Thinking a bit about Amazon today got me to thinking a bit about HBO.
Six months ago, Amazon Prime Instant picked up The Wire, Rome, and loads of HBO "back catalogue" original programming.
HBO Go is still not available for Amazon FireTV, but I think that's only the result of some sort of exclusivity deal expiring. Come 2015, HBO's standalone streaming service makes that moot.
Contrary to what Steve Burke says, I think it's ridiculous for HBO to not start gunning for Netflix in the standalone streaming arena. His spin almost reads like a Mafia Don making an idle threat, "when you been part of 'the family' for so long, why gotta go make trouble?" HBO chief Richard Plepler is right in noting that "hundreds of millions" have been left on the table due to a combination of cable bundle "Families" not actively driving up HBO subscriptions and HBO choosing not to go direct-to-consumer.
Sitting on the "first run" Iron Throne of original series has kept people bowing and paying into The Bundle for years. I've long opined that the sleeping giant is HBO's enormous back catalogue of made-for-HBO narrative and documentary movies, many of which haven't re-aired in years (some, decades). Many of them have rarely, if ever, been readily available on home video in any form, with the recent exception of blessed Warner Archive DVD releases. Couple all of that in-house content with HBO's multi-decade relationship with literally every studio in Hollywood.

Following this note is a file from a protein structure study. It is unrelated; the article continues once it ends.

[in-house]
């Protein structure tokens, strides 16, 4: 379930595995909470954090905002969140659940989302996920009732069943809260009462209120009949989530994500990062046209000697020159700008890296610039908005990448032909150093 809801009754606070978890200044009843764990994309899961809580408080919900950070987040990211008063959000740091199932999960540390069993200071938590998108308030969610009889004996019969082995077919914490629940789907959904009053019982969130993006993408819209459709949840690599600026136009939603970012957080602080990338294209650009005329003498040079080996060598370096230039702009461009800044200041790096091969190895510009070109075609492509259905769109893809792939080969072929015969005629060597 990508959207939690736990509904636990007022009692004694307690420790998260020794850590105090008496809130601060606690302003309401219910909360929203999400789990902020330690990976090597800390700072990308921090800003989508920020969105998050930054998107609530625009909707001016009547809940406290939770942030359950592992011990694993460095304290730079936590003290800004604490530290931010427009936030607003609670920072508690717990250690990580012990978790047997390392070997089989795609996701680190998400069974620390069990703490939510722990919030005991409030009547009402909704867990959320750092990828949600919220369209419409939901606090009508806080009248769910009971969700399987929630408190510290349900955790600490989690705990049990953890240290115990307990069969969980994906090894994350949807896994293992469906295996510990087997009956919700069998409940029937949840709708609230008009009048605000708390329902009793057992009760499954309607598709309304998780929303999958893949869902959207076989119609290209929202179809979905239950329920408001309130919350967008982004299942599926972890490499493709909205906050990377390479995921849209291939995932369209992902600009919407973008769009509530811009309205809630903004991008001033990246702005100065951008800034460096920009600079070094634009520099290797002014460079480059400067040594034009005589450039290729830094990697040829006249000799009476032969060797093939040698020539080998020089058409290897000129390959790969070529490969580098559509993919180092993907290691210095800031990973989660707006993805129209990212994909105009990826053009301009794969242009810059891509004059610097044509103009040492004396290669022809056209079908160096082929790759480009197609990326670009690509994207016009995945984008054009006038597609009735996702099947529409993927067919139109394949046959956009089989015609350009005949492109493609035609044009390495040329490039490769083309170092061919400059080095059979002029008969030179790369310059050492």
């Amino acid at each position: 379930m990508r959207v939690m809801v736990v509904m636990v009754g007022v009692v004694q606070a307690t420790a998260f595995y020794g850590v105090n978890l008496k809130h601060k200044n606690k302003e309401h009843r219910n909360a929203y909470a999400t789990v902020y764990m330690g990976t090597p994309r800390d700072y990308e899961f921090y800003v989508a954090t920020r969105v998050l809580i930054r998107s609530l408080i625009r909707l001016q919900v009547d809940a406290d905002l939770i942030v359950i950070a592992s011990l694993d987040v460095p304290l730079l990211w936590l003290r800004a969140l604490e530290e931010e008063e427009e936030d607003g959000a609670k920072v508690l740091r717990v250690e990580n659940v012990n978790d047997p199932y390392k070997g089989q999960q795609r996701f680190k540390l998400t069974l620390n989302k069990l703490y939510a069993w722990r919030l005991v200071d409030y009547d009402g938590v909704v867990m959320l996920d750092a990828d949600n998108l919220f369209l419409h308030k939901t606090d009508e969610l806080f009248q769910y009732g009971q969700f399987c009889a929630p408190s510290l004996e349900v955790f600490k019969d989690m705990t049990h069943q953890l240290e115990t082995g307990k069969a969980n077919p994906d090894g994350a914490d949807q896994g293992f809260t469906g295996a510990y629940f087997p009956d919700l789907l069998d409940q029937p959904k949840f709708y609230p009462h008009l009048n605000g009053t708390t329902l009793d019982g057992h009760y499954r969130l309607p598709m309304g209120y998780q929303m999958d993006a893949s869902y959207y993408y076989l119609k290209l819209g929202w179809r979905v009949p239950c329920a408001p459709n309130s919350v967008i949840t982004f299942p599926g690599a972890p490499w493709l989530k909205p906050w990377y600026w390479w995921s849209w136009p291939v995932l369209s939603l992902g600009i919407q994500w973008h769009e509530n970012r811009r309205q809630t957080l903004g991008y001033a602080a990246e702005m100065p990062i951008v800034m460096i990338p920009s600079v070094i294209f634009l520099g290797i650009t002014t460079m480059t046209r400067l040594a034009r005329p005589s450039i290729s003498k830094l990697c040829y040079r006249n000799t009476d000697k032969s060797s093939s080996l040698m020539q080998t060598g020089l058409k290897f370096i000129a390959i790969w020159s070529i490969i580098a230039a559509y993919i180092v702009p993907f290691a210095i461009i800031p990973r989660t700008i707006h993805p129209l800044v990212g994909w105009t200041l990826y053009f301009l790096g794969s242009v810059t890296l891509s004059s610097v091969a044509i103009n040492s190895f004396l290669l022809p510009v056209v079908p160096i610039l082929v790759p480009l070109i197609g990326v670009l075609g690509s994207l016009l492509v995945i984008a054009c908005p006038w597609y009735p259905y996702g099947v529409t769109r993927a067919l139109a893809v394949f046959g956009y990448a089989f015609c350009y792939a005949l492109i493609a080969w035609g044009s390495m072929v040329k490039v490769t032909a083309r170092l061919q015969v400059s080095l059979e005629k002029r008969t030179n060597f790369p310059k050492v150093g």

The thing I keep seeing repeated is "Netflix should be scared of what is to come," but I think that's wrongheaded.
Even as an eventual little brother to HBO, Netflix has enough going for it that they can survive for a bit yet while they make some strategic acquisitions and beef up their offerings so as to not get pushed off the playing field. Netflix should be wary and think long-term, but they're radically more forward-thinking than "Cable" networks and "Cable Bundle" providers.
"Cable" complacent content businesses are the ostriches that'll get swept up in the sandstorm.